You might also be interested in the CommonProgrammingBugs page. Beware of HeisenBugs. If you aren't a programmer, you can help by WritingBugReports.


  • gcc compile-time options
  • GDB
  • strace
  • signals
  • Core files
  • Debugging running processes
  • Other tools/commands

GCC Compile Options

  • have -g in your CFLAGS (for C) or CXXFLAGS (for C++) environment variable so that debugging symbols are stored in your binary objects.
  • Compile with -Wall to get all 'standard' compiler warnings.
  • Compile with -Wshadow to get a warning when you declare a variable with the same name as one in an outer scope.
  • If you are using the GNU C library (eg linux systems), you can #include <mcheck.h> to get some extra debugging for malloc(3) - see the mcheck page


Debugging under Linux is done mostly by using gdb(1).

If you want to debug a program:

  1. Compile it with debugging support. This is done by adding the -g option to the gcc(1) command line. If you are using make(1), you can export CFLAGS=-g, you should also set -Wall too, but only because it's a good idea in general. An example: gcc -g -Wall foo.c -o foo
  2. Load your program in gdb: "gdb ./programname"
  3. type "run" at the prompt to run the program.
  4. when the program crashes you should be able to type "bt full" to get a full backtrace of what the program was doing at the time.

useful gdb(1) commands:

bt full
give a complete backtrace of a program. If a program crashes this is what the programmer will want from you.
This lets you print out various expressions, eg: "print node" "print *node" "print node->key" "print node->next->key" etc.
This lets you set breakpoints at functions or lines in the source code, eg: "break main" or "break sourcefile.cpp:55". This can be abbreviated as just "b".
run a program up until it encounters a break point or completes.
start running from the current command until the next break point or the end.
step to the next command, or into a function call (ie go to the instructions within that function).
step to the next command, or over a function call (ie treat the call as a single command)
change which frame you are working on. eg: "frame 1" will change the scope to frame 1.

For a little more info see

Other useful debugging tricks and traps:


strace(1) lets you see what a program is doing in a coarse kind of way, if you think strace(1) is too quiet, perhaps ltrace(1)? is for you. for the bsdites amongst us, I believe these are called struss(1)? and sotrace(1)?. Darwin (MacOSX) has ptrace and ktrace (and kdump to read the created file).

The command for this is:

 strace ''programname''

if the program is already running:

 strace -p ''pid''

will also work.


If your program hangs, you can press Alt-\ to send it a SIGQUIT and force it to dump core. You can also force them to dump core with the command:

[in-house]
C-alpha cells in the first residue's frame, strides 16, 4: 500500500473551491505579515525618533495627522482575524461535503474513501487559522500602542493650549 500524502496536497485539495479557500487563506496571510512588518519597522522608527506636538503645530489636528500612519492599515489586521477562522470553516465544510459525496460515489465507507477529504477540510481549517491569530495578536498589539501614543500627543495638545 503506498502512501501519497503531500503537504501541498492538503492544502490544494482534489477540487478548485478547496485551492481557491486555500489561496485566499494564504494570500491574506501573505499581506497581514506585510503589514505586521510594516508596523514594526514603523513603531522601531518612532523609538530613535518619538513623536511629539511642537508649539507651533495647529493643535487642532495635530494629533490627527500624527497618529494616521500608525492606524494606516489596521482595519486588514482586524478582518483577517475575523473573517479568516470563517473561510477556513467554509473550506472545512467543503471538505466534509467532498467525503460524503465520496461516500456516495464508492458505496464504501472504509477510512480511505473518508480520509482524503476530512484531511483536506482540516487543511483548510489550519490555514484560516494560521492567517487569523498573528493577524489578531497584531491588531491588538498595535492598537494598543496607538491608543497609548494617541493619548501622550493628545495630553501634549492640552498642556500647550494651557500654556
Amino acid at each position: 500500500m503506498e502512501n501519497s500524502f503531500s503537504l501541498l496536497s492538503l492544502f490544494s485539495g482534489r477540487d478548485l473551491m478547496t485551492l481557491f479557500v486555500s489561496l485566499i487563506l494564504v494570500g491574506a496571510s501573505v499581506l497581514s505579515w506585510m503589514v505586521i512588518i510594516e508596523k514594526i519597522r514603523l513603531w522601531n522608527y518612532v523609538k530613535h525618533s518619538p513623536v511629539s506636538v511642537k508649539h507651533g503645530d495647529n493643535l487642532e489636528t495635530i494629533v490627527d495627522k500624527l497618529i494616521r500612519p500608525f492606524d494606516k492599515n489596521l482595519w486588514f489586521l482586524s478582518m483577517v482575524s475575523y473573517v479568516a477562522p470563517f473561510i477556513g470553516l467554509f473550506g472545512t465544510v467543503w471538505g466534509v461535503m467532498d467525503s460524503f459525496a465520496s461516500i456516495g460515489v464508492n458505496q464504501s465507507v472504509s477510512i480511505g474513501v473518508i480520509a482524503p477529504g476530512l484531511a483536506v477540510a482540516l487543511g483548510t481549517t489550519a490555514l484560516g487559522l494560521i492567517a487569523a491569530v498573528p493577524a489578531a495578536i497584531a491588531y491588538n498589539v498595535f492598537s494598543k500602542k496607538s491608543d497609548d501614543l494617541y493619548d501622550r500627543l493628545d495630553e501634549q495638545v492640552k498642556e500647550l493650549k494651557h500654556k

kill -QUIT ''programpid''

Core files

To allow crashing programs to create CoreDumps you have to remove the ulimit(1) on them. This can be done with the command:

 ulimit -c unlimited

Note, this is for the shell (and all its children) only.

By default core files are placed in the working directory (often the same directory the executable is in). This may not be ideal for you if the executable is on a read only file system. To change this behaviour you can use the following command. </verbatim>

echo /var/cores/core.%e.%p >/proc/sys/kernel/core_pattern

</verbatim> %e is replaced by the executable name and %p is replaced by the pid of the process. For more possible replacements see fs/exec.c in your nearest kernel source.

gdb(1) can also do postmortem analysis on core files like so:

 gdb ./''program'' ./''corefile''

If you run gdb(1) on your program and it displays the names of the functions but doesn't display their types (eg: what arguments they have or line number information) you probably didn't compile them with "-g".

modifying a running process

You can use gdb to attach to a currently running process. For example, to change where its stderr is going:

 $ gdb <executable> <process_id>
 (gdb) call close(2)
 $1 = 0
 (gdb) call open("/tmp/prog-debug", 0101)
 $2 = 2
 (gdb) cont

Note that the octal 0101 stands for O_CREAT|O_WRONLY, since gdb will complain about no debugging symbols for resolving those words otherwise. Check with your /usr/include files... the c library with debian testing at least has these definitions in /usr/include/bits/fcntl.h. (0100 + 01).

Graphical Debuggers

ddd(1)? appears to be a reasonable GUI interface to gdb(1) for those that are afraid of CommandLines.

Insight is another.


use assert(3) everywhere in your source code. It's much nicer at finding your bugs closer to where the bug actually hides.

Electric Fence

Make use of electricfence (libefence) for tracking memory allocation errors. In debian this can be enabled on the fly by setting an LD_PRELOAD variable, like so your-buggy-programme


Note: When using gdb(1) to debug a threaded program, gdb(1) catches two signals (SIGPWR & SIGXCPU) which are used internally by pthreads on Linux. Use

 (gdb) handle SIGPWR pass nostop noprint
 (gdb) handle SIGXCPU pass nostop noprint

to stop gdb halting on receiving these signals.

Other useful commands

  • catchsegv - prints out the backtrace of function calls for a program receiving a SIGSEGV. - don't forget to compile with -g if you want file names and line numbers to be accessible.
  • c++filt(1) - reverses the C++ symbol name-mangling that gcc(1) does, so if the program uses c++ then you can read the function names.

Other neat tools for diagnosing memory errors are:


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